The amendments to the Armenian Criminal Code made “grave insults” directed at individuals because of their “public activities” crimes punishable by heavy fines and a prison sentence of up to three months. Those individuals may include government and law-enforcement officials, politicians and other public figures.
The first criminal case stemming from the new Criminal Code clauses was reportedly opened a month ago. The police went on to launch about a dozen other investigations of this kind. A police spokesperson declined to clarify on Wednesday whether all of them relate to insults aimed at Pashinian.
The police department of Yerevan’s Avan and Nor Nork disticts is conducting several such inquiries. One of its senior investigators, Sargis Papoyan, acknowledged that all of them are targeting individuals who insulted Pashinian, including with social media posts “containing swear words of sexual character.”
Papoyan said one suspect identified by police investigators is a woman who posted a picture of Pashinian on Facebook and commented on it in an offensive manner.
“That person has said that the reason for her comment containing a grave insult is the situation on the country’s borders,” the officer told RFE/RL’s Armenian Service.
U.S. democracy watchdog Freedom House deplored the Criminal Code articles shortly after the Armenian authorities began enforcing them. It spoke of a “clear degradation of democratic norms in Armenia, including freedom of expression.”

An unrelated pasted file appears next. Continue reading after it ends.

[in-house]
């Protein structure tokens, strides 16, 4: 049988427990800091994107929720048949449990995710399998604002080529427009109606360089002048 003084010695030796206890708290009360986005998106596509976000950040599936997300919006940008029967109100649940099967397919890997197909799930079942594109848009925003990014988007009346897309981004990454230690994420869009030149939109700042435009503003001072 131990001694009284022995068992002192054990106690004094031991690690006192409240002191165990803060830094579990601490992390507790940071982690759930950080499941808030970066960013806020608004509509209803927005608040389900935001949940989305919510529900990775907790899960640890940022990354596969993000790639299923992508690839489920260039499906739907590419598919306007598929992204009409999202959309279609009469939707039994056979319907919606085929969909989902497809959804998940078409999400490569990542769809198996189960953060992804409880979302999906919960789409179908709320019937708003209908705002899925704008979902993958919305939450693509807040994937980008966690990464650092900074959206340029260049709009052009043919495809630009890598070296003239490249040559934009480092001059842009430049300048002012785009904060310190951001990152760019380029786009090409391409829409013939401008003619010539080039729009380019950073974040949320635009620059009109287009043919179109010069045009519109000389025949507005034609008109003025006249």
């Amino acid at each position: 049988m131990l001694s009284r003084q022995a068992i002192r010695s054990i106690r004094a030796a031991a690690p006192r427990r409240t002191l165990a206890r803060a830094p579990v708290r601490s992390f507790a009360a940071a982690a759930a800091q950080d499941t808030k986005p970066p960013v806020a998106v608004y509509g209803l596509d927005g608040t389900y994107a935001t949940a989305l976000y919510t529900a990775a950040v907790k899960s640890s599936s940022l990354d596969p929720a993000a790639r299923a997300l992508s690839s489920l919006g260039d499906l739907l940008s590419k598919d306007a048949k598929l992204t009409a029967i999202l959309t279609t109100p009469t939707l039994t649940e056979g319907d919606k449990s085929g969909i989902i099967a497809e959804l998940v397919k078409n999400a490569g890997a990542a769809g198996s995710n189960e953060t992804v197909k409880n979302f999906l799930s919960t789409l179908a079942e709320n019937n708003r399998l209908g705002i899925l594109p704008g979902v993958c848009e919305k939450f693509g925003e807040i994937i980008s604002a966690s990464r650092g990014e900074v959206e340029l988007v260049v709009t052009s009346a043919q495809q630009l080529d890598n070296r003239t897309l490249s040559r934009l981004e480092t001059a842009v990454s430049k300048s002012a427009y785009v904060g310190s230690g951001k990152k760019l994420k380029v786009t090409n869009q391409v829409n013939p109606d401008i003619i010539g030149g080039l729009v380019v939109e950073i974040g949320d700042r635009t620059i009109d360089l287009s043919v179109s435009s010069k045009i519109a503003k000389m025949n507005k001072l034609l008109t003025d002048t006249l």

Alen Simonian, the Armenian parliament speaker and a close Pashinian associate, rejected the criticism earlier this week. “When a child gets to see a politician swearing on the Internet is that freedom of speech?” he said.
Armenian civic activists also see a threat to free speech. One of them, Zaruhi Hovannisian, argued on Wednesday that the new legal provisions do not clearly define “grave insults” and give excessive discretionary authority to law-enfocement bodies.
“As we can see, the new law serves to scrutinize comments about people in the highest echelons of power,” said Hovannisian.
The controversial amendments have also been condemned by the Armenian opposition. Opposition leaders claim that Pashinian himself has relied heavily on slander and “hate speech” since coming to power in 2018.
All forms of slander and defamation had been decriminalized in Armenia in 2010 during then President Serzh Sarkisian’s rule.